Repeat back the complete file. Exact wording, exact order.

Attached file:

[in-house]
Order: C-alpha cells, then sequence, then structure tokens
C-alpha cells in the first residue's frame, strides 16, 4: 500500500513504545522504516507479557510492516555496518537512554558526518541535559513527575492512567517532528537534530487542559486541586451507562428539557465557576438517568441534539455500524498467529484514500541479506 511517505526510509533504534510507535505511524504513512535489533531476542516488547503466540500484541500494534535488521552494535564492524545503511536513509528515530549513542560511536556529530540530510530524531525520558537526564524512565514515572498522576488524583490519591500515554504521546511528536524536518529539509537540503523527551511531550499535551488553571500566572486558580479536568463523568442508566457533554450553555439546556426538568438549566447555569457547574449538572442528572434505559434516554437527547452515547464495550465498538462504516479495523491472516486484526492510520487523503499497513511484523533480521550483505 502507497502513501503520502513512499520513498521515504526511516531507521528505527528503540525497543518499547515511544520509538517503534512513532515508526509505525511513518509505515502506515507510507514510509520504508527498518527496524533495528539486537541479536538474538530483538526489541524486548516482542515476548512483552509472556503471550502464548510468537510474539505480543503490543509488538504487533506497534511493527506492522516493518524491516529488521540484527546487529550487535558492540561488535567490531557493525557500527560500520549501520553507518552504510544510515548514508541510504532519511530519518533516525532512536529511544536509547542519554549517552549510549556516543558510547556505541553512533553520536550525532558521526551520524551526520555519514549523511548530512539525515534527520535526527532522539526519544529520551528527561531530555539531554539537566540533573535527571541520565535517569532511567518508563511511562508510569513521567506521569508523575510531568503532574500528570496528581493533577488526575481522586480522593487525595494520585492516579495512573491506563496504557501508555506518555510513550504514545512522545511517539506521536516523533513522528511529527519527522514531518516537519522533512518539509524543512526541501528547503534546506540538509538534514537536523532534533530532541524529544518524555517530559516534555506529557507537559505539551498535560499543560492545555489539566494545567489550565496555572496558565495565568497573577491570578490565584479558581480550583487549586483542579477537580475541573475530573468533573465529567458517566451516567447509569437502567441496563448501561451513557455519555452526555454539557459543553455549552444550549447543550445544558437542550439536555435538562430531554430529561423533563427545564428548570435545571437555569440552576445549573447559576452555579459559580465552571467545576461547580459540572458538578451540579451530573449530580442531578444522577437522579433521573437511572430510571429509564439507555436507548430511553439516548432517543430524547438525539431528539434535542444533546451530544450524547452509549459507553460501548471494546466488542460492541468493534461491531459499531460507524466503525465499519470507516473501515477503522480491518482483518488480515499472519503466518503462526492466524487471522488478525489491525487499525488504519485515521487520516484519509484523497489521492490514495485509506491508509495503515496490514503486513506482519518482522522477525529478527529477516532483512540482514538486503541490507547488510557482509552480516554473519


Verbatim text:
[in-house]
Order: C-alpha cells, then sequence, then structure tokens
C-alpha cells in the first residue's frame, strides 16, 4: 500500500513504545522504516507479557510492516555496518537512554558526518541535559513527575492512567517532528537534530487542559486541586451507562428539557465557576438517568441534539455500524498467529484514500541479506 511517505526510509533504534510507535505511524504513512535489533531476542516488547503466540500484541500494534535488521552494535564492524545503511536513509528515530549513542560511536556529530540530510530524531525520558537526564524512565514515572498522576488524583490519591500515554504521546511528536524536518529539509537540503523527551511531550499535551488553571500566572486558580479536568463523568442508566457533554450553555439546556426538568438549566447555569457547574449538572442528572434505559434516554437527547452515547464495550465498538462504516479495523491472516486484526492510520487523503499497513511484523533480521550483505 502507497502513501503520502513512499520513498521515504526511516531507521528505527528503540525497543518499547515511544520509538517503534512513532515508526509505525511513518509505515502506515507510507514510509520504508527498518527496524533495528539486537541479536538474538530483538526489541524486548516482542515476548512483552509472556503471550502464548510468537510474539505480543503490543509488538504487533506497534511493527506492522516493518524491516529488521540484527546487529550487535558492540561488535567490531557493525557500527560500520549501520553507518552504510544510515548514508541510504532519511530519518533516525532512536529511544536509547542519554549517552549510549556516543558510547556505541553512533553520536550525532558521526551520524551526520555519514549523511548530512539525515534527520535526527532522539526519544529520551528527561531530555539531554539537566540533573535527571541520565535517569532511567518508563511511562508510569513521567506521569508523575510531568503532574500528570496528581493533577488526575481522586480522593487525595494520585492516579495512573491506563496504557501508555506518555510513550504514545512522545511517539506521536516523533513522528511529527519527522514531518516537519522533512518539509524543512526541501528547503534546506540538509538534514537536523532534533530532541524529544518524555517530559516534555506529557507537559505539551498535560499543560492545555489539566494545567489550565496555572496558565495565568497573577491570578490565584479558581480550583487549586483542579477537580475541573475530573468533573465529567458517566451516567447509569437502567441496563448501561451513557455519555452526555454539557459543553455549552444550549447543550445544558437542550439536555435538562430531554430529561423533563427545564428548570435545571437555569440552576445549573447559576452555579459559580465552571467545576461547580459540572458538578451540579451530573449530580442531578444522577437522579433521573437511572430510571429509564439507555436507548430511553439516548432517543430524547438525539431528539434535542444533546451530544450524547452509549459507553460501548471494546466488542460492541468493534461491531459499531460507524466503525465499519470507516473501515477503522480491518482483518488480515499472519503466518503462526492466524487471522488478525489491525487499525488504519485515521487520516484519509484523497489521492490514495485509506491508509495503515496490514503486513506482519518482522522477525529478527529477516532483512540482514538486503541490507547488510557482509552480516554473519